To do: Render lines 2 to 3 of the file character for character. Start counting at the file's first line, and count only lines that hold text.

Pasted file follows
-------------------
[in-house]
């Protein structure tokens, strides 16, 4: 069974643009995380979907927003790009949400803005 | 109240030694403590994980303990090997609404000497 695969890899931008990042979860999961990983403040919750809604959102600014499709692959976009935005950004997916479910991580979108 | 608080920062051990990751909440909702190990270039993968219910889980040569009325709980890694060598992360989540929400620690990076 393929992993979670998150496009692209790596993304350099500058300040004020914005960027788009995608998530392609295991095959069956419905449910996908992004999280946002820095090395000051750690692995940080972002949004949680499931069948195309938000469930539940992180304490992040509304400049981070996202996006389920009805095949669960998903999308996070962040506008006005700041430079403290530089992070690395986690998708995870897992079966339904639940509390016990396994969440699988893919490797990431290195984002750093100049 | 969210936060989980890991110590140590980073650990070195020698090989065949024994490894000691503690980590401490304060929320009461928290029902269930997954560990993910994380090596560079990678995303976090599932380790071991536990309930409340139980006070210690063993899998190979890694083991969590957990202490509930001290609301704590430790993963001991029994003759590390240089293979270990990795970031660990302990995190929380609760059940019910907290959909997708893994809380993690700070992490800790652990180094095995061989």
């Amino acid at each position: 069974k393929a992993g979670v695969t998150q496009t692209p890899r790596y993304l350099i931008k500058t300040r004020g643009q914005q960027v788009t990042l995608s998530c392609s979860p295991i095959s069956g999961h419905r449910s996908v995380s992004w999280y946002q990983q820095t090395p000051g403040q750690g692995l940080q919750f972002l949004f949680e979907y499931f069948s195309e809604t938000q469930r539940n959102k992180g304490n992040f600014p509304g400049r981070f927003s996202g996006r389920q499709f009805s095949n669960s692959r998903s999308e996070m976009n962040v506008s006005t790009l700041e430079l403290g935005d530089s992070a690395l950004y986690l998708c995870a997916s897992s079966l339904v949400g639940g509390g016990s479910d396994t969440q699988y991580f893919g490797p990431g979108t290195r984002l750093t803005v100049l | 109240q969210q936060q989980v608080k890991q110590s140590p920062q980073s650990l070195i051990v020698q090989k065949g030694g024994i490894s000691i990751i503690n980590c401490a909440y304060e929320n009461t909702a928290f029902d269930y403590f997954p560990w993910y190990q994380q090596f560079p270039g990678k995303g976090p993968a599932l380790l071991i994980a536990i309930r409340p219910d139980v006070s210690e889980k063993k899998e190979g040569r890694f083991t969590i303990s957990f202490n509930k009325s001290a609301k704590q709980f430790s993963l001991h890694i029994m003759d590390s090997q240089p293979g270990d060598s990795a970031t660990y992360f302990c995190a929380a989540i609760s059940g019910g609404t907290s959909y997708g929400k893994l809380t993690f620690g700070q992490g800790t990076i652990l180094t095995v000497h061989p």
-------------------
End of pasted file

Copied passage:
């Protein structure tokens, strides 16, 4: 069974643009995380979907927003790009949400803005 | 109240030694403590994980303990090997609404000497 695969890899931008990042979860999961990983403040919750809604959102600014499709692959976009935005950004997916479910991580979108 | 608080920062051990990751909440909702190990270039993968219910889980040569009325709980890694060598992360989540929400620690990076 393929992993979670998150496009692209790596993304350099500058300040004020914005960027788009995608998530392609295991095959069956419905449910996908992004999280946002820095090395000051750690692995940080972002949004949680499931069948195309938000469930539940992180304490992040509304400049981070996202996006389920009805095949669960998903999308996070962040506008006005700041430079403290530089992070690395986690998708995870897992079966339904639940509390016990396994969440699988893919490797990431290195984002750093100049 | 969210936060989980890991110590140590980073650990070195020698090989065949024994490894000691503690980590401490304060929320009461928290029902269930997954560990993910994380090596560079990678995303976090599932380790071991536990309930409340139980006070210690063993899998190979890694083991969590957990202490509930001290609301704590430790993963001991029994003759590390240089293979270990990795970031660990302990995190929380609760059940019910907290959909997708893994809380993690700070992490800790652990180094095995061989």
């Amino acid at each position: 069974k393929a992993g979670v695969t998150q496009t692209p890899r790596y993304l350099i931008k500058t300040r004020g643009q914005q960027v788009t990042l995608s998530c392609s979860p295991i095959s069956g999961h419905r449910s996908v995380s992004w999280y946002q990983q820095t090395p000051g403040q750690g692995l940080q919750f972002l949004f949680e979907y499931f069948s195309e809604t938000q469930r539940n959102k992180g304490n992040f600014p509304g400049r981070f927003s996202g996006r389920q499709f009805s095949n669960s692959r998903s999308e996070m976009n962040v506008s006005t790009l700041e430079l403290g935005d530089s992070a690395l950004y986690l998708c995870a997916s897992s079966l339904v949400g639940g509390g016990s479910d396994t969440q699988y991580f893919g490797p990431g979108t290195r984002l750093t803005v100049l | 109240q969210q936060q989980v608080k890991q110590s140590p920062q980073s650990l070195i051990v020698q090989k065949g030694g024994i490894s000691i990751i503690n980590c401490a909440y304060e929320n009461t909702a928290f029902d269930y403590f997954p560990w993910y190990q994380q090596f560079p270039g990678k995303g976090p993968a599932l380790l071991i994980a536990i309930r409340p219910d139980v006070s210690e889980k063993k899998e190979g040569r890694f083991t969590i303990s957990f202490n509930k009325s001290a609301k704590q709980f430790s993963l001991h890694i029994m003759d590390s090997q240089p293979g270990d060598s990795a970031t660990y992360f302990c995190a929380a989540i609760s059940g019910g609404t907290s959909y997708g929400k893994l809380t993690f620690g700070q992490g800790t990076i652990l180094t095995v000497h061989p």